Nigeria Plans 30 Percent of Its Electricity From Renewables By 2030 – Osinbajo
The Nigerian government commissions another university-based solar plant.
With the commissioning of yet another solar hybrid power plant by the federal government in one of its universities, Nigeria’s energy transition plan to renewables is on course.
And this is in line with the globally endorsed Climate Change agenda and the Buhari administration’s effort to connect more communities to off-grid power and reliable energy sources, according to Vice President Yemi Osinbajo.
Mr. Osinbajo stated this on Thursday in a message delivered virtually at the commissioning of a 1.12 MW Captive Solar Hybrid Power Plant at the Abubakar Tafawa Balewa University, Bauchi.
The project executed under the Energizing Education Programme (EEP), an initiative of the federal government, is aimed at providing 37 federal universities and seven teaching hospitals with captive energy solutions that will ensure sustainable and reliable power for students and faculty.
According to the vice president: “renewables are the fastest growing segment of energy today and will certainly be a key economic driver well into the future.
“Indeed, Nigeria intends to have 30 per cent of its electricity supply from renewables by the year 2030. Our future workforce therefore need to be ready for this energy transition. The training centers constitute a critical additional benefit of this project.”
Continuing, he noted that: “besides, this programme reaffirms the federal government’s commitment to global best practice as we transition to cleaner sources of energy in line with the Paris Agreement on Climate Change.
“These projects being implemented by the Rural Electrification Agency are strategic to fulfilling our commitments to the agreement as they strive to reduce Nigeria’s carbon footprint.
“The leveraging of renewable energy technology is in line with the federal government’s mandate and related activities. Nigeria’s plan to reduce carbon emission by 20% unconditionally and 45% with international support by 2030, aims to limit the damaging effect of climate change.”
Speaking on the benefits of the EEP, Mr. Osinbajo said: “already, 22,000 students and faculties across the country are connected to completed projects in Kano, Ebonyi, Benue and of course, now in Bauchi. But apart from providing a reliable source of captive power for these institutions, each institution will have a renewable energy workshop and a training center to provide training for students on renewable energy.”
He said: “the project also entails the installation of street lights and the electro fitting of existing ones for better illumination and provision of security on the campus and its environs. And there is provision for on-the-job training for 20 female students undergoing STEM courses in the beneficiary institutions. The training focuses on the design and installation of various components of the project.”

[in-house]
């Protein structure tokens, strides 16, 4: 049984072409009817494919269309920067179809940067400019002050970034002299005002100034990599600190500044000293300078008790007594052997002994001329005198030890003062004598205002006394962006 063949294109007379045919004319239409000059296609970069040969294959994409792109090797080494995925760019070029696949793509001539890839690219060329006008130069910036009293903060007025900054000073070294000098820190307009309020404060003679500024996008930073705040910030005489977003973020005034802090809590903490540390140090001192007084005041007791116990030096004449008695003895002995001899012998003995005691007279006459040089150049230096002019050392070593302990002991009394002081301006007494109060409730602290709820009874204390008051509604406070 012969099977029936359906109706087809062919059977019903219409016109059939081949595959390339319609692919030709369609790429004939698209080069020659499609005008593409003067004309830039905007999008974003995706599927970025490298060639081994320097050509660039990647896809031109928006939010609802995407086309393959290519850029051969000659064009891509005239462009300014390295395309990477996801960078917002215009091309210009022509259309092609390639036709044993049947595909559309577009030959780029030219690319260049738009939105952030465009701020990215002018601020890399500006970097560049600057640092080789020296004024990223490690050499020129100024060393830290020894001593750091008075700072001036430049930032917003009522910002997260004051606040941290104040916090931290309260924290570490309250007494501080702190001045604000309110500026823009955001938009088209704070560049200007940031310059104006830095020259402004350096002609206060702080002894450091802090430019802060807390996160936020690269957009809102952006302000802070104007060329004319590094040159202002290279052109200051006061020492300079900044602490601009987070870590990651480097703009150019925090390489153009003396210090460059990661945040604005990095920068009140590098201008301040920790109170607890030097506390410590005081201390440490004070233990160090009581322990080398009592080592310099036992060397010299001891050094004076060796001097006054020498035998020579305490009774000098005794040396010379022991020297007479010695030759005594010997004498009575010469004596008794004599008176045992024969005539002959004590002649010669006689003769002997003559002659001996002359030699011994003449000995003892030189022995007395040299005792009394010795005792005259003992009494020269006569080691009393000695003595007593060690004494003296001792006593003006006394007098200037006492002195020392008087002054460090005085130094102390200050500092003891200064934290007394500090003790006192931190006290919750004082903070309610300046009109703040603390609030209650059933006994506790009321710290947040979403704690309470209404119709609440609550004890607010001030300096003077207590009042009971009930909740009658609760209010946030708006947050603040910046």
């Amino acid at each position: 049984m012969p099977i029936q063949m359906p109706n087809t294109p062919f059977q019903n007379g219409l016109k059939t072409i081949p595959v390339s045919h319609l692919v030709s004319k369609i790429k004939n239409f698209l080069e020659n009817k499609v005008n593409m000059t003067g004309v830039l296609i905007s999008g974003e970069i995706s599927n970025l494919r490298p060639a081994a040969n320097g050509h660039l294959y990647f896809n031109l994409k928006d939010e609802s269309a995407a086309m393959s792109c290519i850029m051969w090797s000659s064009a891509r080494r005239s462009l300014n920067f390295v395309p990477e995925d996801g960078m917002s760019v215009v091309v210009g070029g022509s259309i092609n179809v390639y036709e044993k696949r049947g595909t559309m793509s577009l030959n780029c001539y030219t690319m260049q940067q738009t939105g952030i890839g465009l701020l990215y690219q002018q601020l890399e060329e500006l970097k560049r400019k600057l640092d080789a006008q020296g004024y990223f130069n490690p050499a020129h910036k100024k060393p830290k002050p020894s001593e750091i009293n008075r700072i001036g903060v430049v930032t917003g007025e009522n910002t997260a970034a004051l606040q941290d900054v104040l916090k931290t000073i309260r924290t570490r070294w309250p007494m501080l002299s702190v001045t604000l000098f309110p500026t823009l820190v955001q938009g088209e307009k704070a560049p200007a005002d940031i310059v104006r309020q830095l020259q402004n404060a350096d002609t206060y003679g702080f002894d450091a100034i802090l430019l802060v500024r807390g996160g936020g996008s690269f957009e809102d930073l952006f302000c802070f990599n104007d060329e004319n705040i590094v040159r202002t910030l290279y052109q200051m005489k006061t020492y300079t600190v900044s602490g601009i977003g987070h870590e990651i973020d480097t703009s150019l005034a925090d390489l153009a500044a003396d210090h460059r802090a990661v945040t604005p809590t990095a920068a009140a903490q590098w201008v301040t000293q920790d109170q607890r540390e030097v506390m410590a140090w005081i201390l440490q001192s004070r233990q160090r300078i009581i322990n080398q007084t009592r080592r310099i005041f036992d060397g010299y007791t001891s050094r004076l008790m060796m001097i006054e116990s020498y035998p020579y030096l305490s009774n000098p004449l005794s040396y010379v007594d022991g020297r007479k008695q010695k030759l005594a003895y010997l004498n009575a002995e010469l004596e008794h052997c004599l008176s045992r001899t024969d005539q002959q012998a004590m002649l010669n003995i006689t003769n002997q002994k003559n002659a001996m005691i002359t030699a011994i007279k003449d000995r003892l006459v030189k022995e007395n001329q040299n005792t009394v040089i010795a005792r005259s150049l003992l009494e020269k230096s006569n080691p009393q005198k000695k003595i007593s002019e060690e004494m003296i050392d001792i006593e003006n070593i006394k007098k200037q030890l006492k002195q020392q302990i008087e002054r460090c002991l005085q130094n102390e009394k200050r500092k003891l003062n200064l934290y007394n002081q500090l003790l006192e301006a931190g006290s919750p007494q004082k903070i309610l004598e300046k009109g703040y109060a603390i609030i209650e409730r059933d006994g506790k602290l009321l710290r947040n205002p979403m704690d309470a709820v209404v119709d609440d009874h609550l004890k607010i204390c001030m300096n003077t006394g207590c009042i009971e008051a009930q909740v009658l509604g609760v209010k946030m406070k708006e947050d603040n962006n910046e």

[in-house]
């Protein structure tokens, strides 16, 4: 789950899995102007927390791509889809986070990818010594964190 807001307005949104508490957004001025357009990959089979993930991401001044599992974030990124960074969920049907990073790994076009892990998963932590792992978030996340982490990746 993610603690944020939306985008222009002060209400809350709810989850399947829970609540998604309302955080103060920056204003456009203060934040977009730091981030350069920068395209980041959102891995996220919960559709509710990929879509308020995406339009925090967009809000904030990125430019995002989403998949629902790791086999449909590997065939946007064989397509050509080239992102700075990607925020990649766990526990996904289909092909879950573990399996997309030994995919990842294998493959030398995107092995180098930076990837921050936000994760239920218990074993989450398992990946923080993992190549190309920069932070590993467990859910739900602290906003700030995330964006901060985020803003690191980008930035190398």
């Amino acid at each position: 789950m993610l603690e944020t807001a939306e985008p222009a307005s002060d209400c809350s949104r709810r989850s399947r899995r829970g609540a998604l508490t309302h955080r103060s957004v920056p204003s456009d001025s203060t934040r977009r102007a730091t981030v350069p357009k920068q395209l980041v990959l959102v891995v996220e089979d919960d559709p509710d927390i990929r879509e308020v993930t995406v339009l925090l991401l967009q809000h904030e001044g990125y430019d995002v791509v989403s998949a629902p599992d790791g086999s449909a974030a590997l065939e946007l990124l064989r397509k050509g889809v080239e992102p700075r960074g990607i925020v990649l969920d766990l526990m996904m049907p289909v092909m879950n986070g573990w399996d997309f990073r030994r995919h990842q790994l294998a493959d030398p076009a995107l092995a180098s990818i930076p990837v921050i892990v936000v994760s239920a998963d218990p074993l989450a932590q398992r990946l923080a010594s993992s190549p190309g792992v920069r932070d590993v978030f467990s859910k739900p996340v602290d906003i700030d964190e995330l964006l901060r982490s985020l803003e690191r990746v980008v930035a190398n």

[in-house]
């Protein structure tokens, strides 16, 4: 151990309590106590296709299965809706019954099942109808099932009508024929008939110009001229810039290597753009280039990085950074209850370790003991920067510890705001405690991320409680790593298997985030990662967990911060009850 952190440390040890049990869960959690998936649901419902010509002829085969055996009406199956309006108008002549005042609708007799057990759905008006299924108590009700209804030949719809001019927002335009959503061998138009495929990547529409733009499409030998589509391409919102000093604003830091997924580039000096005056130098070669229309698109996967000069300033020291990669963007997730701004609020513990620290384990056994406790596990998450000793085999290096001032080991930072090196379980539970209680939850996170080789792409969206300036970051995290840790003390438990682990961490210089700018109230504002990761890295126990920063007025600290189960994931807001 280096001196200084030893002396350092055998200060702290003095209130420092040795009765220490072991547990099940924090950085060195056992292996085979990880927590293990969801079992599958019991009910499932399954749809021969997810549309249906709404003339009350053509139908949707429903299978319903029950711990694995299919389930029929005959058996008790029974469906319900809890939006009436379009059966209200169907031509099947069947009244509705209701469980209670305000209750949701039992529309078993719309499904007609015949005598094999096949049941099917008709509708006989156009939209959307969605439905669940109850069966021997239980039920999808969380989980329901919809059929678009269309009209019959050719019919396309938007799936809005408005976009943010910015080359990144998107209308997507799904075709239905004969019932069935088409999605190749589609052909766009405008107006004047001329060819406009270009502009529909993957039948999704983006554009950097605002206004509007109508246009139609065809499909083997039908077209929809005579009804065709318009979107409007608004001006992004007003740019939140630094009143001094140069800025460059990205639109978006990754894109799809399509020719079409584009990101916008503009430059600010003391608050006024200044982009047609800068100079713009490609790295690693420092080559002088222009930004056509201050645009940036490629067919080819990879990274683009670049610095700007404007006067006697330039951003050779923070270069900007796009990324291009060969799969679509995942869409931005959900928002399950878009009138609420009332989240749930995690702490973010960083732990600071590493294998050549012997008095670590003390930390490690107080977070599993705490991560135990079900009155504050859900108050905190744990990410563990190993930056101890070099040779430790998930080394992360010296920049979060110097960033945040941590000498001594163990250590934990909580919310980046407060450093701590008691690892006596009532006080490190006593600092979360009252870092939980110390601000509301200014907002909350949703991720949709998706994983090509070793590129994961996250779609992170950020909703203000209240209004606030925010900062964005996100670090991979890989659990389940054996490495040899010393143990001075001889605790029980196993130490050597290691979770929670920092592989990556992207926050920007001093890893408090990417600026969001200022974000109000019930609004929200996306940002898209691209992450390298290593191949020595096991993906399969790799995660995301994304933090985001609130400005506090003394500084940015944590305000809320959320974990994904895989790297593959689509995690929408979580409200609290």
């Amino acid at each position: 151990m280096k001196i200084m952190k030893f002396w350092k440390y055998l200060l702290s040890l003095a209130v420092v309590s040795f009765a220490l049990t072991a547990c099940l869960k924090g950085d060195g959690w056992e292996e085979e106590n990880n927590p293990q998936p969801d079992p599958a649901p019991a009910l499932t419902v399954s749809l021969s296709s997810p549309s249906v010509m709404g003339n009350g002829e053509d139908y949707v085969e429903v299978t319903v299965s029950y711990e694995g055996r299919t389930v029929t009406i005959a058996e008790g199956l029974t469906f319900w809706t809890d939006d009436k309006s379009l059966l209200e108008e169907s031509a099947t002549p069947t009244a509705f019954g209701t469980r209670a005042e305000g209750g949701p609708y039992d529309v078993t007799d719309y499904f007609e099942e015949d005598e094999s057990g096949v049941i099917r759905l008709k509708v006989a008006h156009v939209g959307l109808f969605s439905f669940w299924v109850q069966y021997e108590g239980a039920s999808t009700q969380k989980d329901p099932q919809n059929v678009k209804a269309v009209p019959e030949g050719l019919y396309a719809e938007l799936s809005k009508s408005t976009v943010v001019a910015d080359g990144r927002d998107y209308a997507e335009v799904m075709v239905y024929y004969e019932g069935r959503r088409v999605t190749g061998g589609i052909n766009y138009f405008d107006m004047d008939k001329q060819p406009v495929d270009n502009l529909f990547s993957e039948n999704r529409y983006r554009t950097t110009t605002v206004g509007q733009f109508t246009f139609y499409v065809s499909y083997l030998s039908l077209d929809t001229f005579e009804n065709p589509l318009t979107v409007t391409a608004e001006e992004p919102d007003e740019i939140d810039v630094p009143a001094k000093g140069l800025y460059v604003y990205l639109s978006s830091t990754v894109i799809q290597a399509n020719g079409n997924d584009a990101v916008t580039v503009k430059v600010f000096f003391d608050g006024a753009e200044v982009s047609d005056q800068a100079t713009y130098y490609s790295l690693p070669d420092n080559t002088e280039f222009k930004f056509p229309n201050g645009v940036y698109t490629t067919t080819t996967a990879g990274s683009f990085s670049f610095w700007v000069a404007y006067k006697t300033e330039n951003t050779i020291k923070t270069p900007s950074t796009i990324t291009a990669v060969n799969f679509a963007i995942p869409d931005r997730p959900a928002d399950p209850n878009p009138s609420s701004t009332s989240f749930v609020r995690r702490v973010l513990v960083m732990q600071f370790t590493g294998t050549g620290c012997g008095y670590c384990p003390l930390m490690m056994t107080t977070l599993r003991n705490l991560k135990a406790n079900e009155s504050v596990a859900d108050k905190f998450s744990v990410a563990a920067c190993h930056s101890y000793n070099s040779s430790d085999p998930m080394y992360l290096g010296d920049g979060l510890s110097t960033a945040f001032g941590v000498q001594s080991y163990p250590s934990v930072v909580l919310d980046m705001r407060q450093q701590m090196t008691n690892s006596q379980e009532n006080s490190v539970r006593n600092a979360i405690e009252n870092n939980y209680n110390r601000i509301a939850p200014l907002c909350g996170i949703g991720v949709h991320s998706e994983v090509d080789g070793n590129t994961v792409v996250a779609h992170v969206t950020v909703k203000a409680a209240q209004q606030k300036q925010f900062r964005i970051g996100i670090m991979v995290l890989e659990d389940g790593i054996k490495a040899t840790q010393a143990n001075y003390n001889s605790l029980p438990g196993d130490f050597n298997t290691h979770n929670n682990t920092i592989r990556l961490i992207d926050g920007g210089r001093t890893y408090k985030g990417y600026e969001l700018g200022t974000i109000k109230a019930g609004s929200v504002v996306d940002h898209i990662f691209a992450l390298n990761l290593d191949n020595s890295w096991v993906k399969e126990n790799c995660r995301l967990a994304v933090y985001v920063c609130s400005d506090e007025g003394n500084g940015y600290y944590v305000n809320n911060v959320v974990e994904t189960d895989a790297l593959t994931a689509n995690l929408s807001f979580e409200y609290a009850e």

While commending the implementing agency, the Rural Electrification Agency (REA) for its hard work and resourcefulness in the implementation of the programme, Mr. Osinbajo charged the agency to redouble its effort in “rolling out the Energizing Education Programme with speed and quality across the country”.
In the same vein, the vice president acknowledged and commended what he described as “a strong display of partnership between the Federal Ministries of Power, Education and Environment, the National Universities Commission and the Nigeria Electricity Regulatory Commission”, in making the project a reality.
It would be recalled that the federal government, under the EEP, has inaugurated 3 solar off-grid hybrid power plants in 3 universities located in Kano, Ebonyi and Benue States.
In August 2019, through the Rural Electrification Agency, the federal government completed and inaugurated the first plant under the EEP, a 2.8MW first solar hybrid power plant at Alex Ekwueme Federal University Ndufu-Alike Ikwo (FUNAI) in Ebonyi State. The project also included lighting of 7.5 KM of solar powered street lights in the university.
In September of the same year, the Buhari administration commissioned the largest off-grid solar hybrid power plant in Africa at Bayero University, Kano (BUK). The project which is providing students and faculty with constant electricity supply also includes provision of 11.41 kilometres of solar-powered street lights as well as a world-class renewable energy training centre.
In the same vein in December 2020, the federal government commissioned a 8.25M Solar Hybrid Power plant at Federal University of Agriculture (FUAM), Makurdi, Benue State. As a result, FUAM students and faculty now have access to electricity supply from the solar power plant. The project also includes installation of 13.23km solar powered streetlights for illumination and safety on the University campus.
All universities, under the programme are also provided with world-class renewable energy workshops and training centres.
In another development, the vice president presided over the inaugural meeting of the Cabinet Committee for the Review of the Draft National Transport Policy.
The terms of reference of the committee include the determination of “which ministry or agency has statutory authority to administer tolls on Nigeria roads,” and to determine the “appropriate roles of the Ministry of Finance, Budget and National Planning and the Ministry of Works and Housing vis a vis the Ministry of Transportation in respect of the Road Fund proposed by the policy.”
Committee members at the meeting held at the Presidential Villa include the Transport Minister, Rotimi Amaechi; Works and Housing Minister, Babatunde Fashola, and Minister of State, Budget and National Planning, Clem Agba, who represented the Finance Minister.
Senior Special Assistant to the President on Media & Publicity
Office of the Vice President
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